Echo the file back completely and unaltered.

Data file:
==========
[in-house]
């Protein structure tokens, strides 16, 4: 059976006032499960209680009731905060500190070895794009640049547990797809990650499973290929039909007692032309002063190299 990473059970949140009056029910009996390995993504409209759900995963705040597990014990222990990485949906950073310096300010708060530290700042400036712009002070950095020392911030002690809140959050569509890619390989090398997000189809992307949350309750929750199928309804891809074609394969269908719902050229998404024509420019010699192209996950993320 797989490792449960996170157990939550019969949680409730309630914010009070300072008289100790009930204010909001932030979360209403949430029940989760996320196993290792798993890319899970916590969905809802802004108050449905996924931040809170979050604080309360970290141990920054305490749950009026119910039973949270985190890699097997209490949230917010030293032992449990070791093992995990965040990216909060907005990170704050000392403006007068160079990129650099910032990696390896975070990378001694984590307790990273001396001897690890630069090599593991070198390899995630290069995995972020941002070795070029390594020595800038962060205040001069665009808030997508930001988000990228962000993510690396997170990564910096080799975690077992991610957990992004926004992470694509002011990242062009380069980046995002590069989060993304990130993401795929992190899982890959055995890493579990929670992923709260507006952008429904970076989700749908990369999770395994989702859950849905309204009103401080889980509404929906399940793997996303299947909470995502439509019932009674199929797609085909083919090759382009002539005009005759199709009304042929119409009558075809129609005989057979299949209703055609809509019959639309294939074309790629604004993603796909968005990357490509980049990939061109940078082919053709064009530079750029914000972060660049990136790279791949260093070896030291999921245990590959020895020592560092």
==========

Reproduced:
[in-house]
């Protein structure tokens, strides 16, 4: 059976006032499960209680009731905060500190070895794009640049547990797809990650499973290929039909007692032309002063190299 990473059970949140009056029910009996390995993504409209759900995963705040597990014990222990990485949906950073310096300010708060530290700042400036712009002070950095020392911030002690809140959050569509890619390989090398997000189809992307949350309750929750199928309804891809074609394969269908719902050229998404024509420019010699192209996950993320 797989490792449960996170157990939550019969949680409730309630914010009070300072008289100790009930204010909001932030979360209403949430029940989760996320196993290792798993890319899970916590969905809802802004108050449905996924931040809170979050604080309360970290141990920054305490749950009026119910039973949270985190890699097997209490949230917010030293032992449990070791093992995990965040990216909060907005990170704050000392403006007068160079990129650099910032990696390896975070990378001694984590307790990273001396001897690890630069090599593991070198390899995630290069995995972020941002070795070029390594020595800038962060205040001069665009808030997508930001988000990228962000993510690396997170990564910096080799975690077992991610957990992004926004992470694509002011990242062009380069980046995002590069989060993304990130993401795929992190899982890959055995890493579990929670992923709260507006952008429904970076989700749908990369999770395994989702859950849905309204009103401080889980509404929906399940793997996303299947909470995502439509019932009674199929797609085909083919090759382009002539005009005759199709009304042929119409009558075809129609005989057979299949209703055609809509019959639309294939074309790629604004993603796909968005990357490509980049990939061109940078082919053709064009530079750029914000972060660049990136790279791949260093070896030291999921245990590959020895020592560092």